- The Dolphins haven't been connecting with Brandon Marshall. He had another drop Friday night, giving him four in three games. He and quarterback Chad Henne don't always seem to be on the same page, but that's to be expected. Marshall missed offseason workouts because of hip surgery. They have two weeks to work it out.[+] EnlargeAP Photo/Wilfredo LeeChad Henne struggled Friday and ended the night going 10-of-23 with an interception.
- Marshall did make some nice plays and finished with three catches for 51 yards. But he was targeted eight times.
- The Dolphins' leading rushers? Receiver Marlon Moore gained 12 yards on an end around, and quarterback Chad Pennington scrambled once for 9. Ronnie Brown had eight carries for 9 yards. Ricky Williams had four carries for 5 yards.
- Dolphins inside linebacker Karlos Dansby makes coverage look easy. He's 6-foot-4 and 250 pounds, but he can run with tight ends and backs.
- Miami's best player was cornerback Vontae Davis, a fearless tackler. He finished with a game-high seven tackles, one for a loss, one forced fumble and three passes defensed.
- Problem is, teams have an attractive target on the other side of the field from Davis. Sean Smith usually is over there. Jason Allen got the start Friday because Smith violated a team rule. Roddy White beat Allen for an 18-yard touchdown in the first quarter and sprinted waaaaaaaaaaaaay behind Smith down the left sideline for what should have been a long touchdown, but Matt Ryan overthrew him.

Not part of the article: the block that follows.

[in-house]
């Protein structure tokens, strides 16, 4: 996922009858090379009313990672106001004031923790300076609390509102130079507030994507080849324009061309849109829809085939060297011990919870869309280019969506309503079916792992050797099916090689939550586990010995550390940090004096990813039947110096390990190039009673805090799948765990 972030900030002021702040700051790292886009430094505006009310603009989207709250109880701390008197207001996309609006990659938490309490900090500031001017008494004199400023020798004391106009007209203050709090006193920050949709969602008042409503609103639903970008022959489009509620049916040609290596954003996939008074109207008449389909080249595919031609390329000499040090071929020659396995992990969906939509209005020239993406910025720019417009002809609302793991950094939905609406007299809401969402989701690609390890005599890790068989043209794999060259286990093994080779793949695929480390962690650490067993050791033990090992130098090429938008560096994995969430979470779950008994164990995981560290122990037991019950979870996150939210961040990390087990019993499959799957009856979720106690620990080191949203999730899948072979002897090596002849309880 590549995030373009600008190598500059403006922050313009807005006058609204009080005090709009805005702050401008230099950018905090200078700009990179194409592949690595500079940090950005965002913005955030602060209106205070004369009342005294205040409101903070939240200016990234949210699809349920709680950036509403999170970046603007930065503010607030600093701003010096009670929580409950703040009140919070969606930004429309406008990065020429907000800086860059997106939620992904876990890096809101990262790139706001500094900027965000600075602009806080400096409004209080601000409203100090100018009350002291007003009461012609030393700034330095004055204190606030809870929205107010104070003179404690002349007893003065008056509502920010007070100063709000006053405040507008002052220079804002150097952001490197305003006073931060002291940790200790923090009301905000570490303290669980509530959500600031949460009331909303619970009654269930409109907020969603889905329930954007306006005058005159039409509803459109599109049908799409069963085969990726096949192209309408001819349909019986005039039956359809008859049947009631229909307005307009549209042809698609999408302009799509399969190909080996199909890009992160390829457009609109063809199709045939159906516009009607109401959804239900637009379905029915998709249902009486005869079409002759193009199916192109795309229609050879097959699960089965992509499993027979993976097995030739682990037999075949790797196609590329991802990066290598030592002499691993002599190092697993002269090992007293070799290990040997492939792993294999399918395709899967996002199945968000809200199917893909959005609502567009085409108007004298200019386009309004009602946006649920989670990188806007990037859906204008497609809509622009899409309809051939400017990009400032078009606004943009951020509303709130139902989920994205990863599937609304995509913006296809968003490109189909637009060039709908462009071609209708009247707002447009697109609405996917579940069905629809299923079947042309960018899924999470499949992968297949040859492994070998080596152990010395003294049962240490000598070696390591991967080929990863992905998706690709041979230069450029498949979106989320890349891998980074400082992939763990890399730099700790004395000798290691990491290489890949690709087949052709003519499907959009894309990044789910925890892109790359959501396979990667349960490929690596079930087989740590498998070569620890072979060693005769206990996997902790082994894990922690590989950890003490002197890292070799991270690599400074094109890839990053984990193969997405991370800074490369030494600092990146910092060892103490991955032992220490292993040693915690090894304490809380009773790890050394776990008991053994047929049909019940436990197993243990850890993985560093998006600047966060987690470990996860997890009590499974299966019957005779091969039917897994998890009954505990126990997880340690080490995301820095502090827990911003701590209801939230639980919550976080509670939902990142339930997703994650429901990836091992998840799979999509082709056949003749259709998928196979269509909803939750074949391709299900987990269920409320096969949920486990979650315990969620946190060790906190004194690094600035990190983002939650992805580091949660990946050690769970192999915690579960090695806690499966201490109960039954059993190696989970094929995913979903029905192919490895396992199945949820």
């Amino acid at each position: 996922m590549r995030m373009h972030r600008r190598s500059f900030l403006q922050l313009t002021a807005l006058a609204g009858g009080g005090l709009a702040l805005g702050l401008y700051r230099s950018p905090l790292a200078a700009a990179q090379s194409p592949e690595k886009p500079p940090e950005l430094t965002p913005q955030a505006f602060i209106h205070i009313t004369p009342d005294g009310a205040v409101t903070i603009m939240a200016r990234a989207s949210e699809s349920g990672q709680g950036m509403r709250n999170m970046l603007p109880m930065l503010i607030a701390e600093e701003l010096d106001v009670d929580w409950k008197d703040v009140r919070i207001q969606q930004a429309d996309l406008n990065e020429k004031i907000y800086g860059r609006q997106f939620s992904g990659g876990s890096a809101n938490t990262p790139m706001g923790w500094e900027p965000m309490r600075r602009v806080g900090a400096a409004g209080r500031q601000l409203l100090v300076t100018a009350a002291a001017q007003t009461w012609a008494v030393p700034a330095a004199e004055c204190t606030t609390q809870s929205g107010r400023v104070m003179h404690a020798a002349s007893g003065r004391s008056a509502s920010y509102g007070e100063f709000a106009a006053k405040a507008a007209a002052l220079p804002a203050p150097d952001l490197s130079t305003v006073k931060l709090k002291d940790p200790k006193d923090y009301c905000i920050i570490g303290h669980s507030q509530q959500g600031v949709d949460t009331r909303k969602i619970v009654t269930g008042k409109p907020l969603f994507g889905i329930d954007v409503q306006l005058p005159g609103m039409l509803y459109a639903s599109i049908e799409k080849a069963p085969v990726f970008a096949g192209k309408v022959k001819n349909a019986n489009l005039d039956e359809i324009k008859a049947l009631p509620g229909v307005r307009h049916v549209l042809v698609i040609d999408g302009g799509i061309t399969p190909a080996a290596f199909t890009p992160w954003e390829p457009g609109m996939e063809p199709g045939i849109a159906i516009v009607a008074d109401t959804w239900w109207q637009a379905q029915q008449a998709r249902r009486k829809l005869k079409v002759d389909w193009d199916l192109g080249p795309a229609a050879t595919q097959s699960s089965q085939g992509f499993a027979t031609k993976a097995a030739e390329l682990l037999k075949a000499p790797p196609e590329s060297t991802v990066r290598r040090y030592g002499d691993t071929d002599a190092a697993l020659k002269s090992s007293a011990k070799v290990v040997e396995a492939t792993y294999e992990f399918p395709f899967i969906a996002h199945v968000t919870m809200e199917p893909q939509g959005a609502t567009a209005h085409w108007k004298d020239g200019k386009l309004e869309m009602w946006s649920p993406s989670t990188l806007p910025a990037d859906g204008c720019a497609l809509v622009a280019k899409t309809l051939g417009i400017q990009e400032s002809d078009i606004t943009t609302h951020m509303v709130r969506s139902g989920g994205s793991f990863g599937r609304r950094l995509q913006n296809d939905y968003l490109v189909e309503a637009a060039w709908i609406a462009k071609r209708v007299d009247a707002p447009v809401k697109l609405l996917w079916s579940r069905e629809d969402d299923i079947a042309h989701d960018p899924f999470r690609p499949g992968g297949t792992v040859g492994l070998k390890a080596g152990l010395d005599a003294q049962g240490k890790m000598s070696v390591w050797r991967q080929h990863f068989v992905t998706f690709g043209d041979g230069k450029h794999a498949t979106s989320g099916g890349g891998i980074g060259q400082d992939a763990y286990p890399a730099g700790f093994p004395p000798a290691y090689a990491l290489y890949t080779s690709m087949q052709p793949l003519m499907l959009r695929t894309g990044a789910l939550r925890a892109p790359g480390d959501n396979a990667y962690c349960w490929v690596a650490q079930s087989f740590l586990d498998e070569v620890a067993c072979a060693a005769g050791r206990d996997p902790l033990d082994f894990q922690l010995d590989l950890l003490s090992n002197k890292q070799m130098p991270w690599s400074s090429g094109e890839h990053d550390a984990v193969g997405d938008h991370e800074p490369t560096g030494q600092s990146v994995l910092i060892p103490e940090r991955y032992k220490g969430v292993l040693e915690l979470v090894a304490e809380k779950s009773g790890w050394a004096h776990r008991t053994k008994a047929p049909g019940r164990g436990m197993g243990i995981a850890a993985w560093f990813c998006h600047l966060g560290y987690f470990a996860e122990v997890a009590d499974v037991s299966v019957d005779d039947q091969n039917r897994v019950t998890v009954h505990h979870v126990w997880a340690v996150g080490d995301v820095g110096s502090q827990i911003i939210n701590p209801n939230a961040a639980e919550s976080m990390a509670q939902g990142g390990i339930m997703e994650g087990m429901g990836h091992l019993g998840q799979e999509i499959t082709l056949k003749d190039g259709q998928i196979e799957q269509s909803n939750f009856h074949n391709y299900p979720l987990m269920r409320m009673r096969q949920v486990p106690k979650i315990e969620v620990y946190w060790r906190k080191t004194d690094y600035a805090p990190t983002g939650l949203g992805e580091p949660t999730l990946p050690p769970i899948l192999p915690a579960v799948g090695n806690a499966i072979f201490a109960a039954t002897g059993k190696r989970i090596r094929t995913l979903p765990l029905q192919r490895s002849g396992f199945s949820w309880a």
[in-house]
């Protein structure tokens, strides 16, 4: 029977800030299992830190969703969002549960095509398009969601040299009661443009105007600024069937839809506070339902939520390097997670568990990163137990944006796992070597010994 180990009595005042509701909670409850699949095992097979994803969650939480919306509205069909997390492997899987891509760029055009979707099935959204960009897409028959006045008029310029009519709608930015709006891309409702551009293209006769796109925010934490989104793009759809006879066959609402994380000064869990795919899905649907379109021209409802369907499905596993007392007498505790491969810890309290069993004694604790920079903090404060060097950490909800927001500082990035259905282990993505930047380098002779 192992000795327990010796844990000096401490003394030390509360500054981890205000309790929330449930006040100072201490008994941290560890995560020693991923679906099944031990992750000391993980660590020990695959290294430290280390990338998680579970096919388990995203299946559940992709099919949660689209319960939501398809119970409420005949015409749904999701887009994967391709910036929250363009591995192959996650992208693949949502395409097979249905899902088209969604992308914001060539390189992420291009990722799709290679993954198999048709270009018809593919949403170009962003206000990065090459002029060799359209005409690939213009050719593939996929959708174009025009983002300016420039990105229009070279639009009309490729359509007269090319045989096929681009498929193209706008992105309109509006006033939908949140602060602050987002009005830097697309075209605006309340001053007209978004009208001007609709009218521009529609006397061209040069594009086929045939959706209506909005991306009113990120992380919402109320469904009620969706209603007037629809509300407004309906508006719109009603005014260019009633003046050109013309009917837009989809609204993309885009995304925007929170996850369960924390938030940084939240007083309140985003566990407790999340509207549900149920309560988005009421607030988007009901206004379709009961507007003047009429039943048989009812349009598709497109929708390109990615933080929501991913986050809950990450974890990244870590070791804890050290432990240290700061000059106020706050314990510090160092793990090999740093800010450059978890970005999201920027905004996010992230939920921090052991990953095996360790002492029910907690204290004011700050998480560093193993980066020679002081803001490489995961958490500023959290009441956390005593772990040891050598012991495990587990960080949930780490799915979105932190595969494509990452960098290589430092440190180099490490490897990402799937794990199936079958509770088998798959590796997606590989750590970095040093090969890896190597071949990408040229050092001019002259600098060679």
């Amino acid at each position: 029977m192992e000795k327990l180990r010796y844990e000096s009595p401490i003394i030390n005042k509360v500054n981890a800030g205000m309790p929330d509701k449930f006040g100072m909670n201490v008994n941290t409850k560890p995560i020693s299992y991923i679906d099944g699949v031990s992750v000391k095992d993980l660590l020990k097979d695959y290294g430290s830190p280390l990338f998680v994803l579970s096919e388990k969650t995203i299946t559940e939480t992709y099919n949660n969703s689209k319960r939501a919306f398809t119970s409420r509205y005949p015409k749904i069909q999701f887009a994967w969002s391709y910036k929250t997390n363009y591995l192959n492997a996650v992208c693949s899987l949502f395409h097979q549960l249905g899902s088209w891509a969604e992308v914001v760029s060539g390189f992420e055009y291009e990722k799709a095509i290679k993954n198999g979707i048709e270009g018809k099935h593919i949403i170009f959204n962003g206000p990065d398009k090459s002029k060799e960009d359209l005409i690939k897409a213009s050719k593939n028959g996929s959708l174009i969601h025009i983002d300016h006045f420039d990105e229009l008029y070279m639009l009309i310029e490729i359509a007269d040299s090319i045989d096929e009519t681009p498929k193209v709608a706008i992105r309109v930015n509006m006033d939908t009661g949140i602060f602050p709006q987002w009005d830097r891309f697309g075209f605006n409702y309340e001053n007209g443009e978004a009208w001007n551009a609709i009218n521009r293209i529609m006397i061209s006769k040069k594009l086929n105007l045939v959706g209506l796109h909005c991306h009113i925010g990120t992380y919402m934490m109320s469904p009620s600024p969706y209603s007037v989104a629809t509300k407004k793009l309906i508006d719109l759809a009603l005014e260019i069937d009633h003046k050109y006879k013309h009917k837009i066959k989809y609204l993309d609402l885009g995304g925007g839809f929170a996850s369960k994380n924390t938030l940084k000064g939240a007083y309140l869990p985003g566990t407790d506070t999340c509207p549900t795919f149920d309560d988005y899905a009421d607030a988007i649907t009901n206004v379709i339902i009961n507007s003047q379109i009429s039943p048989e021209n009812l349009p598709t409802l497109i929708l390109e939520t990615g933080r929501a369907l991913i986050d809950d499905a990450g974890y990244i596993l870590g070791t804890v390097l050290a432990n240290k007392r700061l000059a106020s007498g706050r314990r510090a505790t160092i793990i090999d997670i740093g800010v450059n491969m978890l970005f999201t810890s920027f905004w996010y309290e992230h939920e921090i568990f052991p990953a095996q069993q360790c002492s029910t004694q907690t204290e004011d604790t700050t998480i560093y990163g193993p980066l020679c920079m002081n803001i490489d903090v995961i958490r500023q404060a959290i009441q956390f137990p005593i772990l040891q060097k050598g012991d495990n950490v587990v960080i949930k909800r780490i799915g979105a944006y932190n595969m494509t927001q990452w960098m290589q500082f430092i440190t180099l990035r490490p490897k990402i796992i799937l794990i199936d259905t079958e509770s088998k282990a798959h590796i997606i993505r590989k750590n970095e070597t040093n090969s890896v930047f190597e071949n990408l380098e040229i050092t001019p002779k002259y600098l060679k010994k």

- Second-year quarterback Pat White received his first meaningful snaps of the preseason and looked pretty good against the Falcons' backups. White entered with 8:04 left in the game. He completed all four of his passes for 27 yards and had a 5-yard run.
- Henne was razor sharp in last week's exhibition with the Jacksonville Jaguars but had a rough night against the Falcons. He was 10-of-23 for 123 yards and no touchdowns with an interception in the end zone. The Falcons sacked him only once, but applied plenty of pressure.
- Henne had two shots at a two-minute drill at the end of the first half. First possession started with 1:43 left, went three-and-out and took 30 seconds off the clock. Thanks to an interception, the Dolphins got it back with 66 seconds left. Henne hit Marshall for 26 yards and again for 20 yards to give Miami first-and-goal from the 7 with 13 seconds left. Henne threw a pass to Anthony Fasano that was deflected by a linebacker and intercepted.